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The Sacred Fire Of Nachez


Source: Myths And Legends Of Our Own Land

The Indians of the South, being in contact with the civilized races of
Central America, were among the most progressive and honorable of the red
men. They were ruled by intelligence rather than force, and something of
the respect that Europeans feel for their kingly families made them
submit to woman's rule. The valley of Nacooche, Georgia, indeed,
perpetuates in its name one of these princesses of a royal house, for
though she ruled a large tribe with wisdom she was not impervious to the
passions of common mortals. The Evening Star died by her own hand,
being disappointed in love affair. Her story is that of Juliet, and she
and her lover--united in death, as they could not be in life--are buried
beneath a mound in the centre of he valley.

The Indians of that region had towns built for permanency, and possessed
some knowledge of the arts, while in religion their belief and rites were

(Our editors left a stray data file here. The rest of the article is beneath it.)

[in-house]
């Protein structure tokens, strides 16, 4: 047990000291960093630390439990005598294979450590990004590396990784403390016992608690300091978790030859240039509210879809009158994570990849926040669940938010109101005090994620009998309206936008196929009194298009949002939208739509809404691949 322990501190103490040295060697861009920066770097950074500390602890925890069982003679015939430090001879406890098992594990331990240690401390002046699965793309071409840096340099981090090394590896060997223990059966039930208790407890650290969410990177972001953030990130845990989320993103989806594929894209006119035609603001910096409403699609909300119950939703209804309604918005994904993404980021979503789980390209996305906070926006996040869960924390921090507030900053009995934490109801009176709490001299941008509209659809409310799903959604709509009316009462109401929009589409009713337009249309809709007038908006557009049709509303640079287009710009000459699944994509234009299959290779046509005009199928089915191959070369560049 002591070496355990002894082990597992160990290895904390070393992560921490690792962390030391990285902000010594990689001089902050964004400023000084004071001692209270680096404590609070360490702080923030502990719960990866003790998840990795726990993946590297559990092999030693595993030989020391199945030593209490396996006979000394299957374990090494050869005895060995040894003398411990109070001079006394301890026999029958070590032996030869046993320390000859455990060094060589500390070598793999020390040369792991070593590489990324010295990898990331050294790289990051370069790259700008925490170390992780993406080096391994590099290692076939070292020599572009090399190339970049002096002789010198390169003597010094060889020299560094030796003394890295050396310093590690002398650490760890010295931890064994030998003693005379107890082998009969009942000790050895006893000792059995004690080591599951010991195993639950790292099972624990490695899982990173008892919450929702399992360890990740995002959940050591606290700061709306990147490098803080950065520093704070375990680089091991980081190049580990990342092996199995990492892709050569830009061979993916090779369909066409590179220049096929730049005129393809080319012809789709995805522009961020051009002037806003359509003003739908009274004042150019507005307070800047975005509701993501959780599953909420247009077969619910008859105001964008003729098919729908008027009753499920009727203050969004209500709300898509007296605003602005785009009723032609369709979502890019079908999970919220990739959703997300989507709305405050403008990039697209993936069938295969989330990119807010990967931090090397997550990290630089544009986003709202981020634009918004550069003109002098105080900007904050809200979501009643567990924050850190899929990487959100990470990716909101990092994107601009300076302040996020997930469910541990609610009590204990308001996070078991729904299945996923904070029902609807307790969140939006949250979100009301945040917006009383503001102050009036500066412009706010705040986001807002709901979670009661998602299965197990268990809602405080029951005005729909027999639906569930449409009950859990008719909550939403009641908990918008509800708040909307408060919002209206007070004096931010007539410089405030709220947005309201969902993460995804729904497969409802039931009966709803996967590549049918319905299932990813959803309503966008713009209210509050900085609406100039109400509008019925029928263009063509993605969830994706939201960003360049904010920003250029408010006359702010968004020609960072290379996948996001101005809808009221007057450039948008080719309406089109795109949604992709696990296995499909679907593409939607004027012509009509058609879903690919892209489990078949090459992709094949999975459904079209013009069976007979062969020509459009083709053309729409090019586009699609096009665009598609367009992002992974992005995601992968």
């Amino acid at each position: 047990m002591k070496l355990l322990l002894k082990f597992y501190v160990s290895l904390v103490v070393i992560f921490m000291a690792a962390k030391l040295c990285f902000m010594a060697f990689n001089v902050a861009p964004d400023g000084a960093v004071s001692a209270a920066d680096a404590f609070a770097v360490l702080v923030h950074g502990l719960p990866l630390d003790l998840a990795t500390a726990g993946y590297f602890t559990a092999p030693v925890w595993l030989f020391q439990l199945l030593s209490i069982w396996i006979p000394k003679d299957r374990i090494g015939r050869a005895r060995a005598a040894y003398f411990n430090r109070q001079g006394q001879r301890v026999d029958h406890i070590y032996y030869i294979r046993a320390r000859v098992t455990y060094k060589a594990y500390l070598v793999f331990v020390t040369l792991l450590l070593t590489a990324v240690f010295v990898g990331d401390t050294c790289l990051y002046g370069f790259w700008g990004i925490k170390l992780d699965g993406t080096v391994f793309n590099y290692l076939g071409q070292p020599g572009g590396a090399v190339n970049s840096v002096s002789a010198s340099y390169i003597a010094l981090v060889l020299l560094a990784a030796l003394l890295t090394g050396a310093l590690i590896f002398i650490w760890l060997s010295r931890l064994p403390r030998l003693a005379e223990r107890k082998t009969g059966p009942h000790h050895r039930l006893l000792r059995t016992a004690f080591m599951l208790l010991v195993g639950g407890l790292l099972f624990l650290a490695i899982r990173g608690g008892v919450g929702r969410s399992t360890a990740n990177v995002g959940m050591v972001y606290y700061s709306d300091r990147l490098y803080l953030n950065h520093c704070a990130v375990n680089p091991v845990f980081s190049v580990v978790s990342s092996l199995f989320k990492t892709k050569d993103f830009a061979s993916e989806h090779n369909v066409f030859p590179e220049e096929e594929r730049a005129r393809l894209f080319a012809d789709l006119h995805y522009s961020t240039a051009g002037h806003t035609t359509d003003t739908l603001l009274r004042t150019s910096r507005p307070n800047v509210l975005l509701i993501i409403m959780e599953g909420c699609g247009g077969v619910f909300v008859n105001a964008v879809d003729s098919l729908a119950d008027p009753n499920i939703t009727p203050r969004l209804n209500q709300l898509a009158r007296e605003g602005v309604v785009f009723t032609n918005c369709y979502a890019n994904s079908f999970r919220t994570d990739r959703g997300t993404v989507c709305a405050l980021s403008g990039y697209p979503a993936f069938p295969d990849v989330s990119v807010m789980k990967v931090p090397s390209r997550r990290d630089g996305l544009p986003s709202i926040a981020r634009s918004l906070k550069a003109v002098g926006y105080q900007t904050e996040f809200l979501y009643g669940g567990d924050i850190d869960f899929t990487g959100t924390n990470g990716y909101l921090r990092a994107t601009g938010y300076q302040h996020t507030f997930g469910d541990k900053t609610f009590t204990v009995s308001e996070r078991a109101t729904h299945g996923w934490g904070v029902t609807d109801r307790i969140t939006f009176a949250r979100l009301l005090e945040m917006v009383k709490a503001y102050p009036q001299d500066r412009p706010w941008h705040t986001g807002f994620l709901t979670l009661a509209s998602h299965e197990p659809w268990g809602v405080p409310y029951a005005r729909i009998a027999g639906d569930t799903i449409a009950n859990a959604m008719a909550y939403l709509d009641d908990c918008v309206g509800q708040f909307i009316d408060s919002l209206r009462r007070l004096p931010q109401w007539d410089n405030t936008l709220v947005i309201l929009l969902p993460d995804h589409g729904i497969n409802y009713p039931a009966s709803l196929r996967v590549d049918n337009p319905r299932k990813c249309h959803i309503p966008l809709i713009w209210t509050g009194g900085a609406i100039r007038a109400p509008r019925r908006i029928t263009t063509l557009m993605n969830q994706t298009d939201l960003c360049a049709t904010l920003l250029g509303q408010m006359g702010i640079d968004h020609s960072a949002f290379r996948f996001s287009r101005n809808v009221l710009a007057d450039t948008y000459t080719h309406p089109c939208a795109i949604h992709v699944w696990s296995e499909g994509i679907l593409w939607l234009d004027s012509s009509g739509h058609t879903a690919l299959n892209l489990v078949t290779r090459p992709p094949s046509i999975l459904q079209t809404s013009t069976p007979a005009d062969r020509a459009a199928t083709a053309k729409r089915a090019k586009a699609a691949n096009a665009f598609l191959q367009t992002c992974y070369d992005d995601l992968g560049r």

curiously like those of the Persian fire-worshippers. It was on the site
of the present city in Mississippi which bears their name that the
Natchez Indians built their Temple of the Sun. When it was finished a
meteor fell from heaven and kindled the fire on their altar, and from
that hour the priests guarded he flame continually, until one night when
it was extinguished by mischance. This event was believed to be an omen,
and the people so took it to heart that when the white men came, directly
after, they had little courage to prosecute a war, and fell back before
the conqueror, never to hold their ancient home again.

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